The following blog post is part of The Road to Financial Wellness blog tour. The Road to Financial Wellness is a three-month, grassroots campaign promoting financial empowerment on a national level and encourages people to pursue their dream lifestyle. Find out more about local events near you.
Since embarking on my personal finance journey, I always credited two events as my rock bottom. One I actually learned from and that was not being able to pay for a semester of school at a community college. My FAFSA wouldn’t go through and it was less than a month to the starting of school. It was $900, I worked part-time and had maybe $50 to my name. I was 23 years old.
Since starting my financial journey, and blogging in some shape or form over the years, I’ve had highs and lows. I’ve had thousands stashed away and sometimes, I was living paycheck to paycheck. Although I think I have a grasp on things now, I feel like I never know what’s around the corner, and that is me being brutally honest with you. At any time, you could lose your job, get in a car crash or have a close family member die unexpectedly. And I can tell you these things happen because they have all happened to me and set me back financially, emotionally and physically.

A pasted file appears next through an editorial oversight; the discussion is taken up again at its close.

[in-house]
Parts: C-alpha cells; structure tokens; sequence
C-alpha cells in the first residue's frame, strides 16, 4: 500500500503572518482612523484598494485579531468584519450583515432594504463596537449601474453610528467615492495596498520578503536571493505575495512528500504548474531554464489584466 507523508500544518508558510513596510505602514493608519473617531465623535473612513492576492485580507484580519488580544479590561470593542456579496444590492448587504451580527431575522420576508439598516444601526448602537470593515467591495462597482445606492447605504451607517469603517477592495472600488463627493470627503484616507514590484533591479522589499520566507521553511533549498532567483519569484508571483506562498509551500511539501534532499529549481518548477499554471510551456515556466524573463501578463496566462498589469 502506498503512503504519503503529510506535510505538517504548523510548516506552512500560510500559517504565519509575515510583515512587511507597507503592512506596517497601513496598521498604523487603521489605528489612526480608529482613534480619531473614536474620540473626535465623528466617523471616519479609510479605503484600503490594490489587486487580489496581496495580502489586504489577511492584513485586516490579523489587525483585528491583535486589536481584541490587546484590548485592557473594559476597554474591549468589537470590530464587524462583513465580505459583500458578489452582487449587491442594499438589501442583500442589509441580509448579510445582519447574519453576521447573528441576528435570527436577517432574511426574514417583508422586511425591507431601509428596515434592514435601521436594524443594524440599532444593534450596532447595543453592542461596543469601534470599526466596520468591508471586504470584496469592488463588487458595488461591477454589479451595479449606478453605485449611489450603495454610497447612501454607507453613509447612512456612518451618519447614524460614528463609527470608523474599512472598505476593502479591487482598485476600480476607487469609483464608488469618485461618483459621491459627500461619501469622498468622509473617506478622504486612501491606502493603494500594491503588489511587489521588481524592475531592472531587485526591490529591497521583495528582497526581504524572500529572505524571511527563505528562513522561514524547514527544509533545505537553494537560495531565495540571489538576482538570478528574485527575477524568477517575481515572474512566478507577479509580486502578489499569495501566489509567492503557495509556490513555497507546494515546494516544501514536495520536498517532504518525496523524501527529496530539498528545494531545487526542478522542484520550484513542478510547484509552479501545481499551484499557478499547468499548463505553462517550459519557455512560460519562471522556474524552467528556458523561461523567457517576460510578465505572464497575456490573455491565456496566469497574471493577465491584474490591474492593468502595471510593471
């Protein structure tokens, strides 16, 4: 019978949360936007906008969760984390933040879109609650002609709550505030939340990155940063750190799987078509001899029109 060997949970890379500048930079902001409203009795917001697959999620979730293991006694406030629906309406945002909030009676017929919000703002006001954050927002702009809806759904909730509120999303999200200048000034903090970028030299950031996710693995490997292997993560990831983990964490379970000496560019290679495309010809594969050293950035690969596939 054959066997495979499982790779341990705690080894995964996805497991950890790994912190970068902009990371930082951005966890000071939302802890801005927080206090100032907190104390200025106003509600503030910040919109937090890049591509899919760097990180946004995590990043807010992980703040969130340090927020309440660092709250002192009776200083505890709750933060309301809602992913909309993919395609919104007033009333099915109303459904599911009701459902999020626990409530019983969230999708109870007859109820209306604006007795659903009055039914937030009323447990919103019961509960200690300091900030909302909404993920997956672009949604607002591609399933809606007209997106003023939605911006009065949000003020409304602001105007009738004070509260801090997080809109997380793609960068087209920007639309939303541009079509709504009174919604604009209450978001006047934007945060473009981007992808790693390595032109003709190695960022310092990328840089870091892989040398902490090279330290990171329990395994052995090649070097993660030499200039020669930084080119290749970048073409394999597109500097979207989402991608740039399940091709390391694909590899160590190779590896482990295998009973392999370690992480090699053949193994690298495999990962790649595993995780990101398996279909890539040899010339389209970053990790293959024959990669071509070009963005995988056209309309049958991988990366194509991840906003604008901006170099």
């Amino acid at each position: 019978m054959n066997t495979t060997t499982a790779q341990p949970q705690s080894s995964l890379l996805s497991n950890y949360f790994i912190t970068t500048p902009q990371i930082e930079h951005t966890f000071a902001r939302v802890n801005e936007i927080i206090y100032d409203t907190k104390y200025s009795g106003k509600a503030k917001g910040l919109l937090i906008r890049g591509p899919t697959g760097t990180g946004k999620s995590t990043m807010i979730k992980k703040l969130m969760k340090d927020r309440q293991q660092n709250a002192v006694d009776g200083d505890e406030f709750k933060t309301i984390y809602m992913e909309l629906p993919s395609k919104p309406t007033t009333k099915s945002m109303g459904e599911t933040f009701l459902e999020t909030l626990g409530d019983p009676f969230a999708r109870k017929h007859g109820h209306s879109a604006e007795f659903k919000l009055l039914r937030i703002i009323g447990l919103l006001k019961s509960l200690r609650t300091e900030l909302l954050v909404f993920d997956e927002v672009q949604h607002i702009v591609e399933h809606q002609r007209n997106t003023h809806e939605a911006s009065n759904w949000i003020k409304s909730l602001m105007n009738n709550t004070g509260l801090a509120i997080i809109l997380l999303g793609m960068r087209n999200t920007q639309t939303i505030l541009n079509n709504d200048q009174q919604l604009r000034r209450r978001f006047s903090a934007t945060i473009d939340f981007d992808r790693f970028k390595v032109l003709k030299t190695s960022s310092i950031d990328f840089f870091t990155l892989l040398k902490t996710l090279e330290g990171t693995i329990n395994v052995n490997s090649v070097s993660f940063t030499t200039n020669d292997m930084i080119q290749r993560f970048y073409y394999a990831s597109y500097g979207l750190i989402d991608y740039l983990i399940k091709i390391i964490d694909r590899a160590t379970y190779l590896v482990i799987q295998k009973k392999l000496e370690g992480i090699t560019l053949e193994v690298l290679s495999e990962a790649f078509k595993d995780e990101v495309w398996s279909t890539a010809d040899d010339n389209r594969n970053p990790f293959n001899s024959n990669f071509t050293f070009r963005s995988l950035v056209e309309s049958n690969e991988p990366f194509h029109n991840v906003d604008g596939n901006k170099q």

But, what I can also tell you is that you can try to prepare, like I am doing now. Actually, my twenties have felt like a whole lot of preparation and it’s the times I stop that things go south. When I take time to actually budget my paycheck, I usually have an amount leftover for my goals versus not knowing where my money went. When I take time to prepare my day the night before, I’m usually not so rushed and grouchy the next day. And when I made the financial decision to go back to school, I knew two years of hard work was going to prepare me for the next step of my entrance in the workforce and in my life.
Preparation is the way I’ve been able to financially empower myself and it comes from within. I can’t stop bad things from happening to me but I can prepare and empower myself in whatever way I can. I can work on having a healthy savings account and remind myself why it’s imperative when I would much rather go out to eat and not warm up leftovers. I can go back to school and work on my skill set when I would rather just be comfortable. And, I can let myself feel my feelings when I would rather go shopping as most recovering spenders would and talk to my therapist instead.
Financial empowerment is about finding something inside you that empowers you to financially take on the world. Preparation is mine. What’s yours?